Storm One

After last year’s hurricane season, we all might be paying a little more attention as this year’s season begins on June 1. But Mother Nature doesn’t follow anyone’s calendar but her own. Meteorologist J. McGuinnes of Weather Routing, Inc., informed us that the first Southeast Pacific subtropical cyclone on record occurred the week of May 6, 2018. It was spotted off the coast of Chile and lasted several days, with sustained thunderstorm activity and winds reaching as high as 45 knots (~50mph). According to WRI, this is an extremely rare phenomenon. The formation of tropical/subtropical cyclones in the Southeast Pacific basin is incredibly rare. In fact, no other systems have ever been recorded anywhere close to this recent storm.

These are good things to keep an eye on in the months ahead. But no one expects a low so low in southern latitudes. 

© 2018 NOAA

The Ditch Run and the Doo Dah

Surrounded by race boats like Moore 24s and Santa Cruz and Express 27s, Larry Samson’s Catalina 30 Summerwind cruises back to her homeport of Stockton Sailing Club in the ‘Doo Dah Ditch Run’. They’re approaching daymark 17, which means notorious 19, the only turning mark on the course, is next!

©2018 Latitude 38 Media, LLC

It’s not summer yet, but action in the California Delta, on the water and on the waterfront, is heating up. On June 2, roughly 150 boats from all over the western United States will sail upriver from Richmond to Stockton. Most will be racing; maybe 20 or so will be cruising. A few years back, destination host Stockton Sailing Club partnered with the Delta Doo Dah to help grow the Cruising Class. Thus was born the ‘Doo Dah Ditch Run‘.

On Friday, June 1, much of the fleet will gather at Richmond Yacht Club, which hosts the start. RYC serves dinner on Friday nights, and the bar will be open, but bring cash. Call the harbormaster, John, at (510) 234-6959 if you need to make arrangements to bring your boat in. A burrito breakfast with sides is available for $8 on Saturday morning; RYC volunteers ask that you order online in advance. Also on the event storefront, you can purchase bus tickets to aid with logistics for the crew. There’s a bus from SSC to RYC at 6 a.m., and another at 11 p.m.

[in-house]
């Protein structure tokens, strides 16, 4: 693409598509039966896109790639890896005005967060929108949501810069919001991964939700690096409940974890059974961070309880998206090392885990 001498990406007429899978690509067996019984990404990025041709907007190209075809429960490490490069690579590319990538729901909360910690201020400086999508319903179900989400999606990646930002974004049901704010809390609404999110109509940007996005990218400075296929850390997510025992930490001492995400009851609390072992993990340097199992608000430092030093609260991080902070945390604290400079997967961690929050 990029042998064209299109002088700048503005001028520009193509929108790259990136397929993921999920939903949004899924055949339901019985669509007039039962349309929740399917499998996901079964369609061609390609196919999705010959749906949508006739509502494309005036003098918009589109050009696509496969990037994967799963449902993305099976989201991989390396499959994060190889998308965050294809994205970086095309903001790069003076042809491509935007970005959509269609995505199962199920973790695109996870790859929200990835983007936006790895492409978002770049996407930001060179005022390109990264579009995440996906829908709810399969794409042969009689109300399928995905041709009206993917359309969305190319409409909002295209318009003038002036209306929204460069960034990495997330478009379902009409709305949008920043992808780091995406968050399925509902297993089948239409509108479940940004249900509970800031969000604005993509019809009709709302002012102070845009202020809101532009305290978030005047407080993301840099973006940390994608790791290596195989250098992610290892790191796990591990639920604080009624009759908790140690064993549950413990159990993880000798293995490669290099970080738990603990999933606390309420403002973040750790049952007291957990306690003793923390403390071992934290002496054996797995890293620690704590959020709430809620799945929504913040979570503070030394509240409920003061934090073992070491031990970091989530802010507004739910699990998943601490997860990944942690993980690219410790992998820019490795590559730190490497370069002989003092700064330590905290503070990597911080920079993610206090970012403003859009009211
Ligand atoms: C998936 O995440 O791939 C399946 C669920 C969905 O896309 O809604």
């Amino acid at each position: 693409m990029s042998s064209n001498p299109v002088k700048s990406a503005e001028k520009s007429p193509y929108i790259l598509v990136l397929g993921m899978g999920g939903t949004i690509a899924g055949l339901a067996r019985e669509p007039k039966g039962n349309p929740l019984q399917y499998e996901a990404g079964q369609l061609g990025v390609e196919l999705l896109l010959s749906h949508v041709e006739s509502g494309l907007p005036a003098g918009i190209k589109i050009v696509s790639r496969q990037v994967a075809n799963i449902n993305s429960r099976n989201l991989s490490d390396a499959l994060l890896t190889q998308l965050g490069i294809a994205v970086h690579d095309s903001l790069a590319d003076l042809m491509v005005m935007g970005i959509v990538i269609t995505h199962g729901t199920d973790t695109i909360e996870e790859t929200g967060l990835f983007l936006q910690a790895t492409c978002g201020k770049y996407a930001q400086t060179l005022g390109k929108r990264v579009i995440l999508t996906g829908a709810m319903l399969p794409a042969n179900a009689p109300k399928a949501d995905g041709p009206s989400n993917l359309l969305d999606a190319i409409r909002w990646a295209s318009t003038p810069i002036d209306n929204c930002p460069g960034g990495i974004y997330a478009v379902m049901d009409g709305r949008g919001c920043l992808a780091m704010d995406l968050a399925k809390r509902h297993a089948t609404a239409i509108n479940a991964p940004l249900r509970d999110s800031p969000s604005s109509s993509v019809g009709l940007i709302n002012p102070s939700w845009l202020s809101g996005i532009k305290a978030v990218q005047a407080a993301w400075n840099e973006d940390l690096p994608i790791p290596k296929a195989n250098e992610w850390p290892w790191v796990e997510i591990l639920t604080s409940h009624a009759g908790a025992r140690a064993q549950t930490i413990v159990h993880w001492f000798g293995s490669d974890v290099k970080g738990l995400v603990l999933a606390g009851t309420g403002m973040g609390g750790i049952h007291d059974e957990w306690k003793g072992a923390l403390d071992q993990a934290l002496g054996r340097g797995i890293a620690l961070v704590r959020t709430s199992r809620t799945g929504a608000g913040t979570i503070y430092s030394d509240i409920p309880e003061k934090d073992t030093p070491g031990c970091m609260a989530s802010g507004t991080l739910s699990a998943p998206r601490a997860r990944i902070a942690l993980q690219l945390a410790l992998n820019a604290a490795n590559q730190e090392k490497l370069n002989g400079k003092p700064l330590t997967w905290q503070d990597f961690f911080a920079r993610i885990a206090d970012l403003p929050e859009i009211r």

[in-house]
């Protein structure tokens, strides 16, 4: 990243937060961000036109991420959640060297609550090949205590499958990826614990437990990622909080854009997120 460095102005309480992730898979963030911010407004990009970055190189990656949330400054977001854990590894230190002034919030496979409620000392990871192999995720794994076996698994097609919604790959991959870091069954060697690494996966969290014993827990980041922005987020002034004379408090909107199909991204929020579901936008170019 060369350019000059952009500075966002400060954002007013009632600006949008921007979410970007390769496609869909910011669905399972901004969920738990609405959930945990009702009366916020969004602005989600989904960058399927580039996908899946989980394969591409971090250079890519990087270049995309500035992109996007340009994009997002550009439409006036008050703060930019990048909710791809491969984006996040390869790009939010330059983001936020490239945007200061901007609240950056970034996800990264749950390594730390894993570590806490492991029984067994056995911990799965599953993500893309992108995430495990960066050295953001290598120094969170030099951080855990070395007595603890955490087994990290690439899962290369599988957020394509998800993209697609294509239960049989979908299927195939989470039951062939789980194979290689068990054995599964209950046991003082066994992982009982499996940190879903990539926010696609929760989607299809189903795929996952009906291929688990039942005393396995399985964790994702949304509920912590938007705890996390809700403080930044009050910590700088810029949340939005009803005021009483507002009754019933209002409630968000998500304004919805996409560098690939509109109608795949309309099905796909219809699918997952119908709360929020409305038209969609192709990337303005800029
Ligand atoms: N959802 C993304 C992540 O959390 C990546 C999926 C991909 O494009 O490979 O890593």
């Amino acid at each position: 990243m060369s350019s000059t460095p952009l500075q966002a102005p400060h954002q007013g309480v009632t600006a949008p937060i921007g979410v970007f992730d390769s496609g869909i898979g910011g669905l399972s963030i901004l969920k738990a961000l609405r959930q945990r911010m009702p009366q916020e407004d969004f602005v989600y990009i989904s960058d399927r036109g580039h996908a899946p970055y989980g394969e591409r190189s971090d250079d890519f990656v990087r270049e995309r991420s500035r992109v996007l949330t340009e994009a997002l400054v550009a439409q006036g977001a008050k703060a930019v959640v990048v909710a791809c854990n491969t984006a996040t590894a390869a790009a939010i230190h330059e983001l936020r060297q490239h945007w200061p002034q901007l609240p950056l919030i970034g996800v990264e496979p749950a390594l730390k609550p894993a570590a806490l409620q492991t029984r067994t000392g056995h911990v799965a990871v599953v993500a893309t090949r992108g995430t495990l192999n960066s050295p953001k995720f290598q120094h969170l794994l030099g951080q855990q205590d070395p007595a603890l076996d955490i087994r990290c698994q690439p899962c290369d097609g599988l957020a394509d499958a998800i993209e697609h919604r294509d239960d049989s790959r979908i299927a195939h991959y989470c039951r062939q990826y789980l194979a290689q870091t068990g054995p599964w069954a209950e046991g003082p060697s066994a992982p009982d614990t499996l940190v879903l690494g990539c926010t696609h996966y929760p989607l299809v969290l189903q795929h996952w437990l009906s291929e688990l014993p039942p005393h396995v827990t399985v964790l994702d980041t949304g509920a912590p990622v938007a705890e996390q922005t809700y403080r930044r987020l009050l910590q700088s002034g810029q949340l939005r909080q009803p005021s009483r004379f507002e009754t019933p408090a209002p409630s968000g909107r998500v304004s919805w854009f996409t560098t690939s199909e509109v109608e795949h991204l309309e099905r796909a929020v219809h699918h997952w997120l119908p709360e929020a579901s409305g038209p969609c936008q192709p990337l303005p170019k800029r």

It’s a long day and 67 miles of sailing, but when that buzzer sounds at the SSC clubhouse, and the crowd on the lawn lets out a cheer, you realize that they’re cheering for you, and you know you’ve really accomplished something. A big party will follow the race, with a BBQ dinner, Mt. Gay rum and other drinks, and a live dance band. We recommend sticking around for breakfast and the awards ceremony on Sunday morning.

Doug McDougall, of the Newport 28 Elli, won this beautiful stained-glass award in the Cruising Division in last year’s Doo Dah Ditch Run.

©2018 Latitude 38 Media, LLC

After the awards, we plan to hand out some door prizes to official Delta Doo Dah entries (must be present to win). We have a box full of DEET-free insect-repellent products from BugBand to give away, plus four cans of Mini Firefighter, an easy-to-use, less-messy supplement to your USCG-required fire extinguishers.

Entries for the Delta Ditch Run will close at 10 p.m. a week from today, May 30. Registration in Delta Doo Dah X will remain open until the end of August.

SSC invites Doo Dah Ditch Run sailors to keep their boats in the harbor for free for up to two weeks after the race. That’s perfect timing for the next Doo Dah event, because two weeks after the Ditch Run, Owl Harbor in Isleton will host their big BBQ shindig on the afternoon of Saturday, June 16. The marina will provide free food and drinks for two people per boat in the marina; additional guests can purchase meal/drink bands for $10 each. Reserve a slip and RSVP for the BBQ at (916) 777-6055. Additionally, Owl Harbor is offering one free night to registered DDD participants with a minimum two-night stay.

It was so hot last year that Owl Harbor’s BBQ moved inside, into their air conditioned clubhouse. Kites were the theme — and the raffle prizes!

© Latitude 38 Media, LLC

The Delta sometimes seems to sailors like it’s dominated by power boats. But when sailors arrive at Owl Harbor or SSC they find themselves right at home amid a forest of masts.

Out on the Bay
In the 8 a.m. hour it was already breeze-on for the competitors in the Singlehanded Farallones Race on Saturday.
Did you get it?
Last week, Ernest Galvan sent us this photo, promoting a pop DIY quiz: "This is a combination DIY," wrote Ernest Galvan.
Avid Bay Area racer, Helmut ‘Willi’ Zarth is this month’s winner of Latitude 38 logowear.